· For burned areas where the vegetation remaining was still relatively intact (where the land use could be readily determined), the polygon in which the burned area was included was not coded out as burned.
· For upland areas where a severe burn occurred (blackened, tree crowns gone), the area was delineated separately and coded as a change with a LU/LC code of 4500.
· For wetland areas where a severe burn occurred (blackened, tree crowns gone), the area was delineated separately and coded as a change with a LU/LC code of 6500.
Section 5: Hydrology
NJ DEP contracted AIS to create a statewide hydrology dataset, composed of two GIS coverages, Streams (arcs) and Lakes (polygons). The hydrology mapping effort was performed simultaneously with the 2002 LU/LC update, using the same digital orthophoto base, hardcopy stereo-paired imagery, and heads-up digitizing techniques.
The stream arcs were coded for stream type and flow direction. The water polygon boundaries were captured coincident to the LU/LC layer using the same mapping criteria for the LU/LC water to create a seamless, sliver-free integration between the two datasets. NJ DEP’s existing hydrology coverage was used to identify previously mapped water features. Code attributes associated with the existing hydrology were not transferred to the new stream layer. NJ DEP intends to conflate the codes from the existing hydrology to the new stream layer as a separate project.
Streams (arcs) = minimum of 10’, less than 30’ in width
Lakes (polygons) = 30’ or greater in width, 1 acre in overall area
1 = Stream
Arc representing visible water that appears as a natural stream course. This category also includes former ditches that have naturalized and straightened streams (non-ditch). Open water passing under bridges is also captured as a stream.
2 = Proxy-Centerline (PC)
Arc drawn through water polygons to provide continuity with stream arc network for flow modeling purposes. They do not represent the official centerline of the water body. Typically, a single PC was mapped through each water feature, excluding side-streams entering into the feature
3 = Artificial Connector (AC)
Arc representing underground passage of stream through a man-made feature such as a culvert. Artificial connectors are also mapped where they provide connectivity of the stream network in areas where an underground stream connection can be inferred. Bridges are not considered artificial connectors.
4 = Ditch
Man-made open water features created for the purpose of moving water from one location to another to drain wetlands, prevent flooding, or provide drainage for urban areas. Typically found in wetlands, near roadways, and in urban areas.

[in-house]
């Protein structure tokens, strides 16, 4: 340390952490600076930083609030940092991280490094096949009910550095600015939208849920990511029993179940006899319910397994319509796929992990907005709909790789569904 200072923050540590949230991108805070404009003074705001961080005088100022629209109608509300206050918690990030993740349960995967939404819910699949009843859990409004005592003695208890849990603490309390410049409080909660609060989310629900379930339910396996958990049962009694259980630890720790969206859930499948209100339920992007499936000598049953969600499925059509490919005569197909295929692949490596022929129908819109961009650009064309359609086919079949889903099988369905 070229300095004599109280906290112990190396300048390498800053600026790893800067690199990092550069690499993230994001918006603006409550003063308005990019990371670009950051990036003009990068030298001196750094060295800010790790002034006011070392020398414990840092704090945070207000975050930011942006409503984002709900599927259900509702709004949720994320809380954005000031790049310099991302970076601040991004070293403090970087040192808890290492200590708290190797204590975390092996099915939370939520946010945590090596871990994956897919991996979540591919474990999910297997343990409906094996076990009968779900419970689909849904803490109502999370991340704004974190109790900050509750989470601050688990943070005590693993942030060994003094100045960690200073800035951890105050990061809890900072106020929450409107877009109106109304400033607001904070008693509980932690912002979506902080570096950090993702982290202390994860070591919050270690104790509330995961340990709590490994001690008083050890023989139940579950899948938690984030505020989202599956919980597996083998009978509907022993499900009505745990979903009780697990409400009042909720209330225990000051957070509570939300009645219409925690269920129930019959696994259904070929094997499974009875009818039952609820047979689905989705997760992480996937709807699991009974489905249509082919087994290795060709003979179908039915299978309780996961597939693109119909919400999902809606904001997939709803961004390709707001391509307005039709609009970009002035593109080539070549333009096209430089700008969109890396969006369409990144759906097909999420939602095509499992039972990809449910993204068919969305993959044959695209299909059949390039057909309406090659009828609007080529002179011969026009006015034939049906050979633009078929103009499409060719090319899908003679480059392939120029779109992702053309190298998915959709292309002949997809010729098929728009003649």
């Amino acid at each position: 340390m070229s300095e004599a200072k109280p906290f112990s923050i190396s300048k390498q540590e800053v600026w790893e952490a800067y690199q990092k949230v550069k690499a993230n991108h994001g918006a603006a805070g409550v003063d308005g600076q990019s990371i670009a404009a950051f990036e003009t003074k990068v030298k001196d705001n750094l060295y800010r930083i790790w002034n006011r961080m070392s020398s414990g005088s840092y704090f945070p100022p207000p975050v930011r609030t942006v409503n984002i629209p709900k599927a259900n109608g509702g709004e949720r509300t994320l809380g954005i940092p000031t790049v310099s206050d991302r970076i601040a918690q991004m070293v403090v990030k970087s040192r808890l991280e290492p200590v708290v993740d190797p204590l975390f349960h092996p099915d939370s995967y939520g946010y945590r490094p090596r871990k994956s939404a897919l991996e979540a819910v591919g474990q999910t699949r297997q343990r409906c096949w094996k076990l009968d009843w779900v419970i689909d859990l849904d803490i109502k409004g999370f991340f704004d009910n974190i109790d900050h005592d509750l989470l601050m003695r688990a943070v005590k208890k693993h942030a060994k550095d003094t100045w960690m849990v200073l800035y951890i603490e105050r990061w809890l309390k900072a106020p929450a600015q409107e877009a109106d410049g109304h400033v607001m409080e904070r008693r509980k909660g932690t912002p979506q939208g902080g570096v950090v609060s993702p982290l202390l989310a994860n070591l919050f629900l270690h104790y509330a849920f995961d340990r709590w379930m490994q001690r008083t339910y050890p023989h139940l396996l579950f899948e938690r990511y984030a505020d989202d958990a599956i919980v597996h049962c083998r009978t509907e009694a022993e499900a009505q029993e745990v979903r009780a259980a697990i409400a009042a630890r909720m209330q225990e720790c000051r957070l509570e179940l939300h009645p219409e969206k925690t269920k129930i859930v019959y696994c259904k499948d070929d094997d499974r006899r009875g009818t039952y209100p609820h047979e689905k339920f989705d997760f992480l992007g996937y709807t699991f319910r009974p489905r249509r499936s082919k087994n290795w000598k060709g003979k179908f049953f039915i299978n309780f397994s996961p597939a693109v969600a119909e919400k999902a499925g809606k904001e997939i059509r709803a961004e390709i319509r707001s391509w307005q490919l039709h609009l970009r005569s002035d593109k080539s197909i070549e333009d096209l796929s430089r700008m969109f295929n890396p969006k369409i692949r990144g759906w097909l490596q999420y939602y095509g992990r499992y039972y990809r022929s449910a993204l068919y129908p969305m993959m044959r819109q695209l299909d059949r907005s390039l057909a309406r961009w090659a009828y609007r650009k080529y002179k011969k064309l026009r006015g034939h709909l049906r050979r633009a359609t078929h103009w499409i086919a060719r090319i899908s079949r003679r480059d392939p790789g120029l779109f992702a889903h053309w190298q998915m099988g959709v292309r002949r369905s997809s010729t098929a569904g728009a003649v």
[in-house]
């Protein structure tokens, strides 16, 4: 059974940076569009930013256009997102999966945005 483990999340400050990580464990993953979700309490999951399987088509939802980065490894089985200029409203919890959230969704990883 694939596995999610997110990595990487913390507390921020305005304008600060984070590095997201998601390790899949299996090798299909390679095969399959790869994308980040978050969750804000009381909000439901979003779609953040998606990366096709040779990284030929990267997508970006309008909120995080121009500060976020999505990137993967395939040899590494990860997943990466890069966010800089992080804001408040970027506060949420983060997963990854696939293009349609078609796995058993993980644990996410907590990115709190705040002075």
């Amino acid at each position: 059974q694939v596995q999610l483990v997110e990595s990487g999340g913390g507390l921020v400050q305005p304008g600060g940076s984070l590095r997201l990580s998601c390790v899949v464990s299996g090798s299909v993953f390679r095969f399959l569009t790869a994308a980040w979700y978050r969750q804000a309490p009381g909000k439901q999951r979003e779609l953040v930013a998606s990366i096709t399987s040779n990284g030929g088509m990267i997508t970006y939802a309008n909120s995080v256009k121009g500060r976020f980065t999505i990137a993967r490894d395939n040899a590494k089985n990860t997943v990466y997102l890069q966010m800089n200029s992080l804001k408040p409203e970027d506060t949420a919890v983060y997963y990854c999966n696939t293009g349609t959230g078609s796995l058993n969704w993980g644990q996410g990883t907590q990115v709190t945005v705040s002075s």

5 = Invisible Stream
Arc representing a stream in NJ DEP’s existing hydrology coverage that is not visible on the 2002 imagery, yet the surrounding area appears to support the continued presence of the stream, i.e. undisturbed wetland and/or upland vegetation, no obvious man-made or natural disturbance that would impact the existing stream flow.
Arcs were mapped as close as possible to the visible center of the water.
All stream arcs contained within the boundaries of a water polygon were coded as proxy centerlines (PC). This includes arcs passing through culverts, dams, and other artificial structures that have been aggregated into the water polygon due to mapping resolution.
The type of polygonal water feature dictates the position of the proxy-centerline within the water polygon.
Tidal Water – PC followed deepest part of drainage, if visible and/or distinctive. Where multiple braiding of streams appears within a single tidal water polygon due to lower tide conditions, the PC follows the deepest channel wherever possible. If no single channel is followed, the PC will be drawn through the approximate center of the tidal water polygon.
Rivers – PC followed approximate center of river. The PC could be split to show flow around large, mid-stream, islands when the islands meet the LU/LC mmu of one acre.
Lakes – PC was mapped across the length of the lake where an above resolution stream (>10’) entered and/or exited the water feature. PCs were not captured for lakes, or the “fingers” of lakes, if there was not an above MMU stream ingress/egress.
Artificial connectors were mapped starting at the point where the visible stream disappears from sight underground and ending where the stream remerges into the open.
Arcs were mapped as close as possible to the visible center of the water.
By definition, invisible streams do not appear as visible water on the 2002 imagery. These streams are only mapped where there’s a correlating stream on NJ DEP’s existing hydrology coverage and the photo signature supports the continued presence of the stream.
Where possible, the interpreter delineated the stream arc matching it to visible linear wet signatures and stream topography in the approximate location of the original NJ DEP stream delineation. Where the photo signature is completely homogenous and indistinct, the interpreter maps the position of the invisible stream by correlating it to the existing NJ DEP stream delineation.
Lakes (Polygon) Classification
= Streams (
= Artificial Lakes (
= Tidal (
Lakes (Polygon) Mapping Criteria
to the LU/LC criteria.
6: Data Dictionary
The current LU/LC Anderson classification.
The current IS percentage.
4 = LU/LC and/or IS code confirmed during on-site field survey.
1 = Stream
2 = Proxy Centerline
3 = Artificial Connector
4 = Ditch
5 = Invisible Stream
Artificial Lakes (